Conditum: honey, spice, and everything nice

From De Re Coquinaria I.1, 1st century

De Re Coquinaria, one of the most famous cookbooks in history,

commonly known as Apicius’ cookbooks Apicius called his Conditum Paradoxum “an excellent spiced wine” – and he believed it so emphatically that he put it on the very first page of De Re Coquinaria, one of the most famous cookbooks in history that dates back to the 1st century. Who am I to argue with that?!

The great thing about conditum is that it’s one of the few ancient recipes for which we have actual measurements. A great opportunity to reproduce a drink as the Romans enjoyed it!

I recommend one big adjustment to the ancient recipe: unless you want to have enough conditum to get the whole of Rome drunk, size the recipe down to 1 liter.


  • 240 ml honey
  • 70 ml dry white wine + 700ml at the end
  • 4 g black pepper
  • 4 g allspice
  • 0.5 g mastic, crushed
  • 1 bay leave
  • 1 date pit, soaked in wine to soften, then roasted and crushed
  • A couple of saffron strands

I know what you’re probably thinking right now. “That much honey? I don’t think so!” I feel you. I used to stubbornly invert the honey-to-wine ratio every time I made conditum in the past. It just doesn’t fit well within our modern palette. For this blog post, however, I decided to fight that urge and do exactly as Apicius prescribes. After all, conditum is meant to be a concentrate. Once diluted, you’ll no longer have the feeling your teeth are going to fall out.

If you’re convinced, go ahead and grab a saucepan to mix the honey and 70ml of the wine. Stir it continuously on a low heat to avoid burning. When the mixture starts boiling, add an extra splash of wine. Apicius recommends skimming this mixture thrice, letting it sit for a day each time. This was probably done because Roman honey had a lot of impurities, which necessitated filtering. We can save ourselves the trouble, because modern honey as you buy it in the store is perfectly clear.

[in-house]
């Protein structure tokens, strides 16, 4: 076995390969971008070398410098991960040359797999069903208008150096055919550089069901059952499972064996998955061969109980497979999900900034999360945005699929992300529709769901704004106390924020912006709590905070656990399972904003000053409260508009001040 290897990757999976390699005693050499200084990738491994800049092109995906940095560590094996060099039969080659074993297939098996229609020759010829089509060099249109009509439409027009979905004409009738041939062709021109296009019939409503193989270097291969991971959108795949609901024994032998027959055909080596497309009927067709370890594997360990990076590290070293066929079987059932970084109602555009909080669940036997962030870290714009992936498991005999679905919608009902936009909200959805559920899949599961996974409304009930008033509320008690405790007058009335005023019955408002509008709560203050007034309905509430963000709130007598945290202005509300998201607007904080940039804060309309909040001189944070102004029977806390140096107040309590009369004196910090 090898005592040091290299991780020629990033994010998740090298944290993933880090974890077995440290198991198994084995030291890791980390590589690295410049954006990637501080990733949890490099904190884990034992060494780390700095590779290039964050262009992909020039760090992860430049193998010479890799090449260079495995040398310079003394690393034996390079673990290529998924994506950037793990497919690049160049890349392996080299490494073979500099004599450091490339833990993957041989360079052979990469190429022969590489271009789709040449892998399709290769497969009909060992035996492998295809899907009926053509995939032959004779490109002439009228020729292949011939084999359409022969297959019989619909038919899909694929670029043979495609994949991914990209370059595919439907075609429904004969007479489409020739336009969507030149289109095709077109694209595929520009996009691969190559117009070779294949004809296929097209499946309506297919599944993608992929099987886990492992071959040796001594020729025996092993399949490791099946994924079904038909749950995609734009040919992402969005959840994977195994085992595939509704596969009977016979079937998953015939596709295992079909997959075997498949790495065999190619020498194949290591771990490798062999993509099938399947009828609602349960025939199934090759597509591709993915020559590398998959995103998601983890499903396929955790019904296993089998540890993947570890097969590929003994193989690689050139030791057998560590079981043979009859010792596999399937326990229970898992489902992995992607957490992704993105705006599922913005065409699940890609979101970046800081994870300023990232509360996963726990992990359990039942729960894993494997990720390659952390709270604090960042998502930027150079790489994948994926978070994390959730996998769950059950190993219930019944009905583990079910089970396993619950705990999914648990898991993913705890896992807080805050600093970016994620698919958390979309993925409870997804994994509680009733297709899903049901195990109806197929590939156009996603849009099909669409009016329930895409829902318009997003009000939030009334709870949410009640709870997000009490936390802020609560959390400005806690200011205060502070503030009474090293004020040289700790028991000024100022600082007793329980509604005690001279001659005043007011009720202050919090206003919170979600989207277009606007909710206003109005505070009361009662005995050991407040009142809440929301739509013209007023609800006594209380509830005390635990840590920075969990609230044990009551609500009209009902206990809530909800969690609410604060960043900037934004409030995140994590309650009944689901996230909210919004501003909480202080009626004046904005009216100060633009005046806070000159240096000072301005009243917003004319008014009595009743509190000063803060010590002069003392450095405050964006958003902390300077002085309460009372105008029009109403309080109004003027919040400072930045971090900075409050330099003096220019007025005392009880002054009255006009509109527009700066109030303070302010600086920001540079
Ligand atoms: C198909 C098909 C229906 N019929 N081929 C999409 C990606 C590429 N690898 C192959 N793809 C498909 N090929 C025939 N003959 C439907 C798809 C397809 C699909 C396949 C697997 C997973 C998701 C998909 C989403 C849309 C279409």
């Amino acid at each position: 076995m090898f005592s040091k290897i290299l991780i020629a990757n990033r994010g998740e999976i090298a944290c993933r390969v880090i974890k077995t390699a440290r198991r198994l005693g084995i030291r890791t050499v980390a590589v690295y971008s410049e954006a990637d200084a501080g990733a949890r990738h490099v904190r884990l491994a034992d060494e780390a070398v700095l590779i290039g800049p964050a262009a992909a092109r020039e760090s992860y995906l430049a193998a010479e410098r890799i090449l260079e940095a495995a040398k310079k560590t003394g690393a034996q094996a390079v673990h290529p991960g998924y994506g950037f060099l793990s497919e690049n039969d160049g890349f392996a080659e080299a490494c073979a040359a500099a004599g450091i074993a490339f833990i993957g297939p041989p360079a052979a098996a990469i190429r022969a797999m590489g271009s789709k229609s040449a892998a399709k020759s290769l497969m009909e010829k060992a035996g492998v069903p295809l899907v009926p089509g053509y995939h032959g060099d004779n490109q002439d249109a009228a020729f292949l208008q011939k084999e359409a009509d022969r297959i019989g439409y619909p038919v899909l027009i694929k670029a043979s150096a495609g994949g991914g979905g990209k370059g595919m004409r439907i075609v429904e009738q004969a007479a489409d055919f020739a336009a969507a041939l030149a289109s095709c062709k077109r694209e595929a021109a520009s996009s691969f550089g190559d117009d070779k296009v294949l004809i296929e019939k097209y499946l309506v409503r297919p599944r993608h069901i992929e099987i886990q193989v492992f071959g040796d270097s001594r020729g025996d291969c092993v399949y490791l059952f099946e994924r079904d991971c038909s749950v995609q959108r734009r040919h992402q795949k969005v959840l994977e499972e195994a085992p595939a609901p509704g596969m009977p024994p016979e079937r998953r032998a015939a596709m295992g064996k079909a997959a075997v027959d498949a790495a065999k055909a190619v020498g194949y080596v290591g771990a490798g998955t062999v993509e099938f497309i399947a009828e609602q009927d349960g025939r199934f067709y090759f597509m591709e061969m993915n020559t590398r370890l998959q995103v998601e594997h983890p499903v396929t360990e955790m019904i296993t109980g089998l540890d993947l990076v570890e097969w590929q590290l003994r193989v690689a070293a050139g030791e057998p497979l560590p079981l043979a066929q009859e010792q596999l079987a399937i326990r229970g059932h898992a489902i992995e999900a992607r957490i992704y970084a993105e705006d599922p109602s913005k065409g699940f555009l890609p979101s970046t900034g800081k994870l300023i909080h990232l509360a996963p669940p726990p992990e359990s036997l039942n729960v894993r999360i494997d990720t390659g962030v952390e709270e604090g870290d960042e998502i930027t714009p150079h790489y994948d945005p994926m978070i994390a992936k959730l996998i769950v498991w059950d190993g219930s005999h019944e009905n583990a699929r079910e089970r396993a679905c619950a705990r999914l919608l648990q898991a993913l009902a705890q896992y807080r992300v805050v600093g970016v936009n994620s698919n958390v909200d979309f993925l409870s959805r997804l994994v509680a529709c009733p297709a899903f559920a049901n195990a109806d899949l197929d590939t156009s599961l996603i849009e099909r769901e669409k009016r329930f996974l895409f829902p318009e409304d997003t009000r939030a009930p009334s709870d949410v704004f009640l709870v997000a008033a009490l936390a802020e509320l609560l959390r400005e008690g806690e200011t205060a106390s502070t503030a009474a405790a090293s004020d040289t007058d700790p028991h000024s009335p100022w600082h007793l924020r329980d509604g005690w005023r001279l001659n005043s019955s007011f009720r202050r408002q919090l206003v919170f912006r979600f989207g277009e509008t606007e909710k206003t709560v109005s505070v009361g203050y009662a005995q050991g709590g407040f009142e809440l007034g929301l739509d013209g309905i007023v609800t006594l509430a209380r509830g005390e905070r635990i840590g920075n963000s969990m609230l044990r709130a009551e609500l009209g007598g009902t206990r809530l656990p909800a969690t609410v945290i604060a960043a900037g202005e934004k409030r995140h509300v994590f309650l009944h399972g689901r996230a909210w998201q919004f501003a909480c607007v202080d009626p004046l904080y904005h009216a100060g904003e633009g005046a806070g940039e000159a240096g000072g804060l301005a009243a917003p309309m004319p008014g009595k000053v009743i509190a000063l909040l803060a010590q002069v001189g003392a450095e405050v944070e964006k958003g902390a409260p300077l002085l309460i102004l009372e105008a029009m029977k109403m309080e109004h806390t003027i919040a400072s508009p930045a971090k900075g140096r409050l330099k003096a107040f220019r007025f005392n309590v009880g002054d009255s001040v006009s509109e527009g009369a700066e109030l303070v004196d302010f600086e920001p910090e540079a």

Next, add the spices. The recipe calls for piperis. But the translator’s commentary* points out that while piperis generally refers to peppercorns, in this context it may also refer to allspice (or even other spices). I was intrigued by this remark and decided to go with half black pepper, half allspice. Next add the bay leave, crushed date pit, saffron and – if you’re able to get your hands on it – mastic. This last ingredient, also known as Arabic gum, is a resin obtained from the mastic tree that will give a very subtle, pine-like undertone to the conditum.

Add the remaining wine (700ml) and let it sit in the fridge overnight. Strain it the next day to get rid of the sediment … and then you’re ready for a Roman drinking party!

Roman banquet scene -Museo Archeologico Nazionale di Napoli

As I mentioned at the outset, the Romans did not drink this concoction straight – in fact, such behavior would have been considered outrageous! If you were a Roman, you’d probably dilute your conditum with water. But if you’re an average 21st century bon-vivant … well, you’re probably gonna “dilute” it with more wine. One part of conditum to 3 or 4 parts of wine or water make a particularly tasty combo.

If you want to go a little crazier, perhaps to surprise your guests at a dinner party, go for what I call “Conditum Royal”:

  • 1.5 oz Conditum Paradoxum
  • 4.5 oz Champagne
  • Garnish: a couple of peppercorns

Nunc est bibendum! Now it’s time to drink!

Not sure about you, but I’m still in the mood for another drink. Stay tuned for more ancient liquid deliciousness next week! Cheers!


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